The Harvard Center for Population and Development Studies was founded in 1964 by the Harvard School of Public Health (now the Harvard T.H. Chan School of Public Health) Dean Jack Snyder and director Roger Revelle with a mandate to address issues of population control. Since then, this university-wide center has expanded its focus and pursued policy questions involving population, resources, health, and the environment, mainly in the context of developing countries.
Over the years, the Center’s intellectual concerns have evolved, in broad strokes by decades, to address the following themes:
1960s: Population growth, water resources, reproductive biology
1970s: Population and resources; migration
1980s: Health transitions in developing countries
1990s: Reproductive health, common security, and the global burden of disease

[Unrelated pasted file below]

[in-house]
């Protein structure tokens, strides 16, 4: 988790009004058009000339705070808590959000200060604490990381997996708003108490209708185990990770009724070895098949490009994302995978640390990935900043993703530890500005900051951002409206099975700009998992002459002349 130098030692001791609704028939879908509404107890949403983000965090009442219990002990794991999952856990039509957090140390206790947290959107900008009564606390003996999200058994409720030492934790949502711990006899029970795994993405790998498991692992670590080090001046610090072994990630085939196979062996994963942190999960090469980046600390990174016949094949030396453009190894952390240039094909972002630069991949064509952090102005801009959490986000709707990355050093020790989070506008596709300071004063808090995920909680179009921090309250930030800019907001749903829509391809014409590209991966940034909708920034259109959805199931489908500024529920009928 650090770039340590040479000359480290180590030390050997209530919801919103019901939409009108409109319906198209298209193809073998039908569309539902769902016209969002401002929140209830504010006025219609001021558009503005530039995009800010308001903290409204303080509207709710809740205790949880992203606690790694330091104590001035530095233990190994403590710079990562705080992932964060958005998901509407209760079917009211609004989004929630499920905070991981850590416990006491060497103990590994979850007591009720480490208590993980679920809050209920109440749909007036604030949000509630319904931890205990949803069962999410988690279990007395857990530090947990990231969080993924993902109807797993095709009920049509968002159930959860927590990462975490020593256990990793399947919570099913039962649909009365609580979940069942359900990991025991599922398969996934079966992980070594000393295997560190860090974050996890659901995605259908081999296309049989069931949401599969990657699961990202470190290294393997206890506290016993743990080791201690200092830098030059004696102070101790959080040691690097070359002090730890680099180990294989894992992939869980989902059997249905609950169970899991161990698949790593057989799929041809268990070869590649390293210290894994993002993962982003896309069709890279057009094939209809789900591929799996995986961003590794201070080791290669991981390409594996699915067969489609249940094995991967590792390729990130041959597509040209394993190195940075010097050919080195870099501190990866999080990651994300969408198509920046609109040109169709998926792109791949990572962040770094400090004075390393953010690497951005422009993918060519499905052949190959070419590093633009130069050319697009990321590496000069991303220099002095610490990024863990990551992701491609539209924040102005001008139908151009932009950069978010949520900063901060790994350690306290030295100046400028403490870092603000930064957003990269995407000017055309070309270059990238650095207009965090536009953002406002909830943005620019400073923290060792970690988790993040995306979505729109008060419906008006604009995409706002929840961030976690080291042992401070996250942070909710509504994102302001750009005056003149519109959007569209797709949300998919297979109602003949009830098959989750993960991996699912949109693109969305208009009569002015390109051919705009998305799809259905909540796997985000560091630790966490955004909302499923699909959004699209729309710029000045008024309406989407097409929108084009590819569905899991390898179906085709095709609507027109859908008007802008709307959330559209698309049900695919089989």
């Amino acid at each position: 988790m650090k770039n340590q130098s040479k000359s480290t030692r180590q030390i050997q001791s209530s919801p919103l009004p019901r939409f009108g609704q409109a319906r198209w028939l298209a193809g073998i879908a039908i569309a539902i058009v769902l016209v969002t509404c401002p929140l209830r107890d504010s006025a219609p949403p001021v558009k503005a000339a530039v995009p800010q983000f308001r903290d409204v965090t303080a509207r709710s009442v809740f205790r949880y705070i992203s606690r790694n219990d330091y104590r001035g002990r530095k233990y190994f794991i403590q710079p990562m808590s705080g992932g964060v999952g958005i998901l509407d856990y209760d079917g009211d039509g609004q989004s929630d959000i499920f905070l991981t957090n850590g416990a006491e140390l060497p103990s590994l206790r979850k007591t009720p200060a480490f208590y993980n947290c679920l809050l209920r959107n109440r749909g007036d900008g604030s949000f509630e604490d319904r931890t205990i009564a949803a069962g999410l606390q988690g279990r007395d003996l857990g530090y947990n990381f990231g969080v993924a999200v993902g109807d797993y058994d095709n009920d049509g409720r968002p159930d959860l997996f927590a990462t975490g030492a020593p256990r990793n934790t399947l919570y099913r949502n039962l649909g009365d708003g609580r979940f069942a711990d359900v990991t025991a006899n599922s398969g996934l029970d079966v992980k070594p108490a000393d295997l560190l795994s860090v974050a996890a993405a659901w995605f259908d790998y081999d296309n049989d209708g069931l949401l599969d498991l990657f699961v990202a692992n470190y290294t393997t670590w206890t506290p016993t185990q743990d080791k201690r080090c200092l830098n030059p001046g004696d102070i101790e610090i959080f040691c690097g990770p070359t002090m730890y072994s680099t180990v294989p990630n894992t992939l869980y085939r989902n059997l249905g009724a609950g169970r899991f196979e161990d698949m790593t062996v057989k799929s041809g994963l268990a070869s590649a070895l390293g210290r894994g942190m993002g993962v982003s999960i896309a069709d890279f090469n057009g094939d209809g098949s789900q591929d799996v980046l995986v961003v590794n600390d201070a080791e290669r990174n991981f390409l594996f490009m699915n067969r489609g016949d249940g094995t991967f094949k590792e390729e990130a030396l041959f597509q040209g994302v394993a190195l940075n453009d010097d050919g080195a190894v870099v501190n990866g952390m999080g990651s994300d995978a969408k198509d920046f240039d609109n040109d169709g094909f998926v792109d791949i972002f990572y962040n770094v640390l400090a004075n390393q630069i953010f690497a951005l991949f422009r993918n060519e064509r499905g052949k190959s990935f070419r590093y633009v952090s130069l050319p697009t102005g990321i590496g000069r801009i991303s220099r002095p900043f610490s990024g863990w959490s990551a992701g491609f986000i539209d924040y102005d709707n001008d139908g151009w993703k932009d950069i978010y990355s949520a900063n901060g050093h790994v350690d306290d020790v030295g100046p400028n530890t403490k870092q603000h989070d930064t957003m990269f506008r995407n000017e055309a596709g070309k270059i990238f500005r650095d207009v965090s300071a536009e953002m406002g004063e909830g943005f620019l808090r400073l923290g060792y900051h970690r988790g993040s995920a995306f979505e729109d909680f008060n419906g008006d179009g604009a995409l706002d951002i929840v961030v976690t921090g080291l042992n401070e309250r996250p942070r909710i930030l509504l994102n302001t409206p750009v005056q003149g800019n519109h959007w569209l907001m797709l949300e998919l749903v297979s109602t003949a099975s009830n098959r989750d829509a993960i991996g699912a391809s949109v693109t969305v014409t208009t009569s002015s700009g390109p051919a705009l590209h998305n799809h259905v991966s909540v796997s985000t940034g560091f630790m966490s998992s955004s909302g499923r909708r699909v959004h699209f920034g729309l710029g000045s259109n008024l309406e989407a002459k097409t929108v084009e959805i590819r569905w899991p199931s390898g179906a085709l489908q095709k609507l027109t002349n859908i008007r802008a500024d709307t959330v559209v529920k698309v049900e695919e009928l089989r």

Early 2000s: Well-being of the global poor; health in Africa
2008- : Social and environment determinants of population health; immigration; aging societies; and health effects of workplace policies, especially as they pertain to women
As we move along in this new millennium, the “population question” has continued to evolve, as have the tools for population studies. The Center continues to address this evolution through the substantive intellectual issues that engage our affiliates and the methodological approaches employed in research. As our history illustrates, population studies is a broad subject whose borders are in soft focus. Only through our multi-disciplinary work will we understand the causal and consequential relationships that critically affect human well-being.